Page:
Heller v. Quinones and USF Distribution, Inc. (New York Supreme Court, Bronx County, 2008)
Determined Defense Results in Voluntary Dismissal for Ocean Carrier in Serious Injury Claim Arising from Intermodal Accident
We obtained a voluntary dismissal in a very serious injury case, when we persuaded plaintiff’s attorney that he could not prove a case against our client, a steamship company. Plaintiff, a semi-retired doctor who was devoting his retirement years providing medical care to disadvantaged children in Bronx, New York, was on his way to his home in New Jersey when he was run off the road by a tractor-trailer. His car hit a utility pole. The plaintiff, a very pleasant man, sustained severe injuries that would require multiple surgeries, including emergency hip replacements. He will not work again.
The truck did not stop. However, the plaintiff, as he testified at his deposition, thinks the trailer had the name of our client on it. Therefore, plaintiff brought suit against our client. Our client knew nothing of the accident but tried, unsuccessfully, to help identify the trucker involved. In a court-mandated arbitration, the arbitrator agreed that our client, which did not own the tractor or control the truck driver, could not be liable for plaintiff’s devastating injuries. The doctor and his attorney decided not to appeal the arbitration decision, even though they had no one else to sue and no legal remedy. Judgment of dismissal was entered upon the arbitration award.
Witkowski v. Evergreen, Superior Court of New Jersey, December 2006
Successful Dismissal of Wrongful Death Action on Due Process Grounds and Personal Jurisdiction Grounds
Plaintiff’s Estate brought a wrongful death action against our client in New Jersey for an accident which occurred in the State of Florida. The decedent had resided in New Jersey and the Estate attempted to obtain jurisdiction in the State by arguing that our client utilized the New Jersey highways for part of his ongoing trucking business.
We argued that the only true nexus to the State of New Jersey was the decedent’s residence, and that the trucking company’s use of the New Jersey highways was not sufficient to subject the company to jurisdiction by the New Jersey Courts. Citing constitutional due process grounds, the Court agreed with our position and dismissed plaintiff’s complaint.
Prakash Pradhan, et al. v. The Estate of Michael Pietrasz, et al., November 2006
Successful Defense of Trucker Through Summary Judgment Motion, Appeal
Our trucker client had a mechanical breakdown on the Bronx-Queens Expressway in New York. He pulled his tractor-trailer off to the shoulder safely, put out flares and reflectors, and called for help. The time was about 4:00 a.m. In the dark and while still on the phone with a towing company, the trucker saw a Jeep Liberty speed around a curve at high speed and out of control, zig-zagging from right to left, and back to the right, striking the rear of the trailer. The drunken driver of the Jeep was not seriously hurt. His front-seat passenger, an attractive young woman, suffered severe chest and facial injuries, underwent surgery, and has significant facial scarring.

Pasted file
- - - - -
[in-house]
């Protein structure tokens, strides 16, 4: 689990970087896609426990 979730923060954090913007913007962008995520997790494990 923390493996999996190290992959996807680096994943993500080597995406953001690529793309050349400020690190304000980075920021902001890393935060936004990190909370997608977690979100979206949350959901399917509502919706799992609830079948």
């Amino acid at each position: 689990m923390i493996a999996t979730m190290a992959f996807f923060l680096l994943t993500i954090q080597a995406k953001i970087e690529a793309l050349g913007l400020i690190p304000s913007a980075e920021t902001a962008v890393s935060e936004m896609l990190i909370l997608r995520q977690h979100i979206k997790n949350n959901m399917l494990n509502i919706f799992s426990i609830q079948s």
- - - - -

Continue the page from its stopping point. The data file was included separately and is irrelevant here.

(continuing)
The passenger sued her drunken friend and our client. After discovery was complete, we moved for summary judgment based on these undisputed facts and favorable New York law. The motion judge denied our motion in a one-line opinion, clearly not wanting to work hard on the decision. We appealed to the Appellate Division, which held a pre-argument conference, telling plaintiff’s counsel that we would likely win on appeal. Soon afterward, we settled at a very reasonable figure. The plaintiff settled with the Jeep’s drunken driver, who was driving a company car at the time, for $1.9 million.
Chin v. Rivera, Supreme Court of New York, 2006
Precedent-Affirming Case - Punitive Damages Averted in Serious Injury Claim Against Trucker
Our trucking company client faced a serious punitive damage claim arising from an accident occurring on a rural, curving road, in rainy weather. Police investigation revealed that the truck’s empty flatbed trailer swerved to its left, completely blocking the path of the oncoming plaintiff’s passenger car. Plaintiff could not avoid striking the trailer. In the resulting crash, plaintiff suffered severe and debilitating fractures and will not be able to return to her former position as a high-level radiology nurse at an area hospital. Investigation also revealed that the driver of the truck had a poor driving record, and was speeding at the time of the accident in an unfamiliar locale. The police also determined that at least half of the trailer’s tires were seriously worn, and that under DOT guidelines, the trailer should have been placed out of service. Shortly before trial, we moved for summary judgment dismissing the punitive damage claim. Senior U.S. District Judge William C. Conner agreed with us that the defendant’s conduct, though severe, did not arise to the level of wantonness and moral culpability required under New York law for the imposition of punitive damages. Even the combination of unsafe tires, the driver’s past driving record, and his unsafe driving in bad weather in unfamiliar surroundings, did not meet New York’s demanding standard.